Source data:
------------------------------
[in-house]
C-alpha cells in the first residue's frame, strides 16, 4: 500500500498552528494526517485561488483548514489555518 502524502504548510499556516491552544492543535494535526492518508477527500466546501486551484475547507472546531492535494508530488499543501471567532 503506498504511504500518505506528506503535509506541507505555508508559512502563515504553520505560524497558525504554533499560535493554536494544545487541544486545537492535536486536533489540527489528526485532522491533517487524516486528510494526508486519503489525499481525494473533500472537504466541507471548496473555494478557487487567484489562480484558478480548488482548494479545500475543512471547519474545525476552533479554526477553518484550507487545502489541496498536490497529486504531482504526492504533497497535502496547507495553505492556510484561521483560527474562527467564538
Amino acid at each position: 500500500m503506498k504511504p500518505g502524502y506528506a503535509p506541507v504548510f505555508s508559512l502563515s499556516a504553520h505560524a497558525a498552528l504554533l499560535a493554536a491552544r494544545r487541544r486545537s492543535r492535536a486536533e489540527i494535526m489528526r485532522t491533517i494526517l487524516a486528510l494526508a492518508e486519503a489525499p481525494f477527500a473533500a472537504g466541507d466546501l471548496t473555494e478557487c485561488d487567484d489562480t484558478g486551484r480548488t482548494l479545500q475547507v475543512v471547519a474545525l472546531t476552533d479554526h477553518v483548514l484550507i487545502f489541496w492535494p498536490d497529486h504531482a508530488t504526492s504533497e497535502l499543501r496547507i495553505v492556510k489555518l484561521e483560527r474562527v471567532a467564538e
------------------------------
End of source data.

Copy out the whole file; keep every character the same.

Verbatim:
[in-house]
C-alpha cells in the first residue's frame, strides 16, 4: 500500500498552528494526517485561488483548514489555518 502524502504548510499556516491552544492543535494535526492518508477527500466546501486551484475547507472546531492535494508530488499543501471567532 503506498504511504500518505506528506503535509506541507505555508508559512502563515504553520505560524497558525504554533499560535493554536494544545487541544486545537492535536486536533489540527489528526485532522491533517487524516486528510494526508486519503489525499481525494473533500472537504466541507471548496473555494478557487487567484489562480484558478480548488482548494479545500475543512471547519474545525476552533479554526477553518484550507487545502489541496498536490497529486504531482504526492504533497497535502496547507495553505492556510484561521483560527474562527467564538
Amino acid at each position: 500500500m503506498k504511504p500518505g502524502y506528506a503535509p506541507v504548510f505555508s508559512l502563515s499556516a504553520h505560524a497558525a498552528l504554533l499560535a493554536a491552544r494544545r487541544r486545537s492543535r492535536a486536533e489540527i494535526m489528526r485532522t491533517i494526517l487524516a486528510l494526508a492518508e486519503a489525499p481525494f477527500a473533500a472537504g466541507d466546501l471548496t473555494e478557487c485561488d487567484d489562480t484558478g486551484r480548488t482548494l479545500q475547507v475543512v471547519a474545525l472546531t476552533d479554526h477553518v483548514l484550507i487545502f489541496w492535494p498536490d497529486h504531482a508530488t504526492s504533497e497535502l499543501r496547507i495553505v492556510k489555518l484561521e483560527r474562527v471567532a467564538e